The most important thing I learned from those people is to take responsibility and to be in control. This lesson strengthened the ideas I learned first hand. Blaming others will only get you the title of squeeky wheel and complainer. You instantly become the person that they avoid giving the bigger and improtant projects to because if anything goes wrong they know they will have to hear about how it was someone or something else’s fault.
    On the other hand, as the lesson explains, taking responsibility is what your boss is looking for. It shows that you are secure in your decisions and are willing to make changes to improve and reduce future mistakes. Its a very mature trait to have and it is highly sought after in most if not all job positions. If one wasn’t blessed with the instinct to be responsible, I would suggest they work hard to change and become a responsible worker.

  • As someone going into the education world, nothing rings truer than this lesson. For teachers, it really can feel like there are not enough hours in the day. We have to focus on twenty-something students at a time, attending to their individual learning needs, as well as basic needs that they require to get through the day. We also have to play politics, making sure that our kids are prepared for the big state tests so that our school doesn’t get slapped on the wrist by the big-wigs in the capitol building. Add to that the business of keeping parents up to date and satisfied with their child’s education, and we teachers have more on our plate than a small village at Thanksgiving!

    While doing observations for my education classes, I have heard so many teachers saying that they do not provide feedback on student work or keep Johnny’s Special Education forms adequately documented because they just don’t have time. Some teachers only present the information one way and then swiftly move on to the next topic, regardless of whether their class has learned the material because that state test is coming this May whether we like it or not. Is this doing our job? Are we making a positive difference in the lives of these children by cutting corners? Every child deserves a top-rate education, because they are the future citizens of our society.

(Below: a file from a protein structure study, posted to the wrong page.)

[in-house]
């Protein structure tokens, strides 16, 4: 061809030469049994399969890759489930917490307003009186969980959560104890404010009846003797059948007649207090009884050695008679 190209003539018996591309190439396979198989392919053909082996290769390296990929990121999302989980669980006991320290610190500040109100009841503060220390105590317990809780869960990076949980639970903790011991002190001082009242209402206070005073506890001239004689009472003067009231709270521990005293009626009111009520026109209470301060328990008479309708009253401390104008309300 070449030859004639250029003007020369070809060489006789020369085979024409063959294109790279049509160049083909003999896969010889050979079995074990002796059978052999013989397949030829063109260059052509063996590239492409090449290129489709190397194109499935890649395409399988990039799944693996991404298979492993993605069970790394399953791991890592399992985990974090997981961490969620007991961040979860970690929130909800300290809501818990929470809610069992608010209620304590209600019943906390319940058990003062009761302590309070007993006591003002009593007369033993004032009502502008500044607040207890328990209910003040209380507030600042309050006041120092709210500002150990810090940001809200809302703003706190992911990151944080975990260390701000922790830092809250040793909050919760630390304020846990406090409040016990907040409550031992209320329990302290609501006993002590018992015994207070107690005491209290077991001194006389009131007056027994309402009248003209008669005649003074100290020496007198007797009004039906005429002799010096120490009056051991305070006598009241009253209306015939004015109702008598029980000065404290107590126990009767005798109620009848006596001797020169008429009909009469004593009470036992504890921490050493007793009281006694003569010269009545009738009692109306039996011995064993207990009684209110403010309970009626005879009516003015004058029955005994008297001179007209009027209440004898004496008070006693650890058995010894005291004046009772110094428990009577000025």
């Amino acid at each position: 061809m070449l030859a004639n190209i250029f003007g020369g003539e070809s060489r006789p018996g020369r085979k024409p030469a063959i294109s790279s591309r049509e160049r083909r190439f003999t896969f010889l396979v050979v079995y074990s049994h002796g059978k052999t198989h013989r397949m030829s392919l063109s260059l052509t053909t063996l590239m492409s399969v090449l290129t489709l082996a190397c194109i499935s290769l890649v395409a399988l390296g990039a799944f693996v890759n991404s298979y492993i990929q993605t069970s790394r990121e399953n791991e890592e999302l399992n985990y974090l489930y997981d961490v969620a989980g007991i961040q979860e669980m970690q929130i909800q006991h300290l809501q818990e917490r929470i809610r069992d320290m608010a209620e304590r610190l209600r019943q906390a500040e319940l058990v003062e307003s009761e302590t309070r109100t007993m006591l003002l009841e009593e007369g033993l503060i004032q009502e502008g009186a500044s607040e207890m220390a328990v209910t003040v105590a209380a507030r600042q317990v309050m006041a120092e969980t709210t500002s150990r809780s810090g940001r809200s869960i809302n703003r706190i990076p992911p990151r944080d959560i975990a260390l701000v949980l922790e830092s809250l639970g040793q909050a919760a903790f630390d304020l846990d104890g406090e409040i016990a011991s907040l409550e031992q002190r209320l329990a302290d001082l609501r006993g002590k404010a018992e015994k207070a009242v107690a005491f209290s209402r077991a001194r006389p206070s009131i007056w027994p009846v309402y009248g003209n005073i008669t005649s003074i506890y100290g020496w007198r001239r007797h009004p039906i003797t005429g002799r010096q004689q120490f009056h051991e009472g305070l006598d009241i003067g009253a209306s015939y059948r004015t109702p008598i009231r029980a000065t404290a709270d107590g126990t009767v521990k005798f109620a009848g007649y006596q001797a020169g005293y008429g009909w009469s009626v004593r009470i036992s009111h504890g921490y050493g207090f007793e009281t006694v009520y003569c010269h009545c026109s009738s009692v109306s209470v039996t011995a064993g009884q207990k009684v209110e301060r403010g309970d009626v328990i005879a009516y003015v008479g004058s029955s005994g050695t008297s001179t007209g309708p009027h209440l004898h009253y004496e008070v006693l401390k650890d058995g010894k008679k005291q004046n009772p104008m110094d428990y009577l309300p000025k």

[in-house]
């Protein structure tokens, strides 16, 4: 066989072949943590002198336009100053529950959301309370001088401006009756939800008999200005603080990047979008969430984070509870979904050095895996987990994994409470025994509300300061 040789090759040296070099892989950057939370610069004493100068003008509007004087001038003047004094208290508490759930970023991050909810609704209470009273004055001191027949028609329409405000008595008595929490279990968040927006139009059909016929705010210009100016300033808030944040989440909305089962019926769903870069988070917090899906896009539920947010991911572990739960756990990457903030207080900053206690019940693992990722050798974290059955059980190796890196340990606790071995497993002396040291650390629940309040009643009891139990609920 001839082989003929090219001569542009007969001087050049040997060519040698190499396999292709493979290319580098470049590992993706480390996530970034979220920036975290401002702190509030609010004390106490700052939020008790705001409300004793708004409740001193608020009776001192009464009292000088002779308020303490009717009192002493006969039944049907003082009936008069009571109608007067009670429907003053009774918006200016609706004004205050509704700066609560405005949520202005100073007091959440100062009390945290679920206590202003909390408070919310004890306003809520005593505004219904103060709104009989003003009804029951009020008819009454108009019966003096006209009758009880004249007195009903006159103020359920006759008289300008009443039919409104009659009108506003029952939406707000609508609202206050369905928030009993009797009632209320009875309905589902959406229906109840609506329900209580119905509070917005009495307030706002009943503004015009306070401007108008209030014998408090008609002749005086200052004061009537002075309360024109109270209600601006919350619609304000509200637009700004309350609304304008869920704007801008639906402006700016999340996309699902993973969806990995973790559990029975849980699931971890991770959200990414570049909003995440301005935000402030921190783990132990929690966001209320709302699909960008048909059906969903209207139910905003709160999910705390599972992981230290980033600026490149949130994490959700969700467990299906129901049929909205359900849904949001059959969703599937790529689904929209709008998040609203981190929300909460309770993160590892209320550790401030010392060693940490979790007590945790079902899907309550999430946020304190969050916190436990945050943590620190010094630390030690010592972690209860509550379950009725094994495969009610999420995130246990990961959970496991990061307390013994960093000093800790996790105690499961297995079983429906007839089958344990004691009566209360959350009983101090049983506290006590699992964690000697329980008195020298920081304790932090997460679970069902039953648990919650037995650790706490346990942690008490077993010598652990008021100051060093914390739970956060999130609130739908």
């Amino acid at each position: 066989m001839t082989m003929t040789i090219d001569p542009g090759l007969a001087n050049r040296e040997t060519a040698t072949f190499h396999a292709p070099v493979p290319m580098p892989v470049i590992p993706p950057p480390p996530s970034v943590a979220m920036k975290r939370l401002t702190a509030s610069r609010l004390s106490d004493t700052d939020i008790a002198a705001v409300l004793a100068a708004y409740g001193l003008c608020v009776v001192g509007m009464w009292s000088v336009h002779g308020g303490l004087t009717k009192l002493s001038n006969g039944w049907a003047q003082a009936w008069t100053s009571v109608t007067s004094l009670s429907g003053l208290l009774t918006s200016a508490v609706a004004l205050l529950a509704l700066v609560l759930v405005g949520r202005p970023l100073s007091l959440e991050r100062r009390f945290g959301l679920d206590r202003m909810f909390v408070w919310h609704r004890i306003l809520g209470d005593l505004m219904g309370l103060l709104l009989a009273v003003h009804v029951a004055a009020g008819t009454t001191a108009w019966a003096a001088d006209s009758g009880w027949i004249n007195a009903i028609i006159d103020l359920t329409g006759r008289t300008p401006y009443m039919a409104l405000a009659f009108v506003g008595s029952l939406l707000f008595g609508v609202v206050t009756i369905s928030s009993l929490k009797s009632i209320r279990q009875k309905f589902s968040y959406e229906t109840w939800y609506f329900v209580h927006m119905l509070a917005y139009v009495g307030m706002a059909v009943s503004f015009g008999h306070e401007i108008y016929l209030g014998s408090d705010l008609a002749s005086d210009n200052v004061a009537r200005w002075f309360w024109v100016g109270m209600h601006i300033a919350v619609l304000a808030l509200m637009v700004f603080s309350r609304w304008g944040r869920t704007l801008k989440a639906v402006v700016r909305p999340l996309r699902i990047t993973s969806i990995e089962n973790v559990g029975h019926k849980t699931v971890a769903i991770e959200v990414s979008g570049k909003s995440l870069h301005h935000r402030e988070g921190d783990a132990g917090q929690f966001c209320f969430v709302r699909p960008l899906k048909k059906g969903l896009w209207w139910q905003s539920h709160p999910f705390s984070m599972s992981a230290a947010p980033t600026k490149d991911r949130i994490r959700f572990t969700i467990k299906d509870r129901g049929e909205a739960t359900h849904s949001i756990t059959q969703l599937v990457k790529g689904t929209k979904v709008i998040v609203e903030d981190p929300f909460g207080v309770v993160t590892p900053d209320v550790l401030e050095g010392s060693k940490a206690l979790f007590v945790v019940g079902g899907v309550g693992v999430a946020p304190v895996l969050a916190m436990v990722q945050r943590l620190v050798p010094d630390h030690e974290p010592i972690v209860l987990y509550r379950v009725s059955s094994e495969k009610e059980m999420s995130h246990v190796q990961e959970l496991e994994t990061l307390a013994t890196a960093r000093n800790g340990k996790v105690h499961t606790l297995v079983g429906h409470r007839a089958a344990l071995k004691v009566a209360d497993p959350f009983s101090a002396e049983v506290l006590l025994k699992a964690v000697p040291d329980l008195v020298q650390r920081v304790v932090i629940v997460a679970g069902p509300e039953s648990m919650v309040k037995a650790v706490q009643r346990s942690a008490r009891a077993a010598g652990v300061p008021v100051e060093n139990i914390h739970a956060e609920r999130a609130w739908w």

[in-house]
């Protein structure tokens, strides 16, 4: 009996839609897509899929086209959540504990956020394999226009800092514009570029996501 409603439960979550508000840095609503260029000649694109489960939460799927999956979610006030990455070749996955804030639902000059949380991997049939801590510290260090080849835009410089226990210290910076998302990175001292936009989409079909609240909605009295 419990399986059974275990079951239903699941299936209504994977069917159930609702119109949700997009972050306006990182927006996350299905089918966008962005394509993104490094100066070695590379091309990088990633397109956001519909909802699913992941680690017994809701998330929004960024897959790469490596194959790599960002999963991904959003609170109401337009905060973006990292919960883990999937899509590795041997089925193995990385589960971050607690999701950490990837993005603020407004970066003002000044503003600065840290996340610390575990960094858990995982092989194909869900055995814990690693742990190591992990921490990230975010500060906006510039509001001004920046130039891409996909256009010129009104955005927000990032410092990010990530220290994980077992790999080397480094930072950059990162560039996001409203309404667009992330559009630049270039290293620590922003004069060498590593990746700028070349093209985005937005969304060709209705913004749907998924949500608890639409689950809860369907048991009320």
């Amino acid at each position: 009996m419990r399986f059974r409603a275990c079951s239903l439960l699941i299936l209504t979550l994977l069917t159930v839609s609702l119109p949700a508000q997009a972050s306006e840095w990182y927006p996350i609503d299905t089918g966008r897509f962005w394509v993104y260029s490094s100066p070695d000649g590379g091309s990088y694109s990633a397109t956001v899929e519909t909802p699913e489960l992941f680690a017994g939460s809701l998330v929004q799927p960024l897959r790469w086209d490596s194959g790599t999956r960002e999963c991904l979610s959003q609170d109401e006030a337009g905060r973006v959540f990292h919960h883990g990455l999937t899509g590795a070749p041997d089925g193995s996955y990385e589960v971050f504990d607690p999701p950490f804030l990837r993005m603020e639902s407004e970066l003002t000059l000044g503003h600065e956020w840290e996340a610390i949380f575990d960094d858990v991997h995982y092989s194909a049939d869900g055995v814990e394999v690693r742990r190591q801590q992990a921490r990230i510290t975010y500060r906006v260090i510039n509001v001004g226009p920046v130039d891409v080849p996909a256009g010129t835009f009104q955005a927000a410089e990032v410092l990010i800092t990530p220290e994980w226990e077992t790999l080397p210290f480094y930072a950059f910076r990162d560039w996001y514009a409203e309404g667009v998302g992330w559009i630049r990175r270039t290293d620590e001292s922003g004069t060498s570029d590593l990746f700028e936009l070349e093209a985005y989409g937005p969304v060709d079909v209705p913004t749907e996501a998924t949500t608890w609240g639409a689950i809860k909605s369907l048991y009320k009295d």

Teachers have the opportunity to shape tomorrow by investing in the lives and minds of those who will run our future, but taking short cuts and cracking under the pressure has left a lack-luster generation behind those desks. We need to own up to the tremendous responsibility of our career, continue our own education, and do everything we can to produce life-long learners.

  • I think I have been saying this for years to my kids and coworkers.
    This article is funny and informative at
    the same time. The message is more relative than ever today with the economy in
    the condition it is. We have to take responsibility for our actions to keep the
    job we have and move forward. I love the
    first cartoon. I worked in a call center and I am pretty sure I was the one
    that received lines two and three most nights. I think this is common sense
    that we all know, but don’t apply it until it is pointed out to us again. I really enjoyed this article and hope
    everyone prints it out and posts it on their cubical or office wall.

  • I was delighted to see this article, because I work in a position where I am solely responsible for the creative files that get submitted to outside vendors for production. There is no one to blame but me for any mistakes. It is crucial that I manage my time and workload, because I work against strict deadlines. I am empowered by my ability to complete my work in a timely fashion, with rarely a mistake. Ownership of a position can be rewarding and exhilarating.

  • Long ago, my dad taught me this very lesson. It’s always better to take accountability. No one likes the person who never takes responsibility, even if it isn’t theirs to take. If you’re accountable, people are more likely to trust you. Not only that, but you’re also more likely to get credit for the things you do right more often, if you’re accountable for the things you do wrong. This is a lesson I’ve always kept in mind throughout life and has helped me in football, school, personal relationships, and work.

  • Weakness can sometimes become an excuse for mediocrity. Being strong is being in control whether you are feeling sick or well. Anyone who can fight the weakness can control their destiny and open the doorway to success for themselves.

  • The WSJ article lead me here. Good advice. Hilarious cartoons. Will be back to read more soon. Although I have to say I don’t agree with the part about controlling everything. This may be true re: managers but for rank and file workers, not so much. The only thing we can ‘control’ is our attitudes towards something.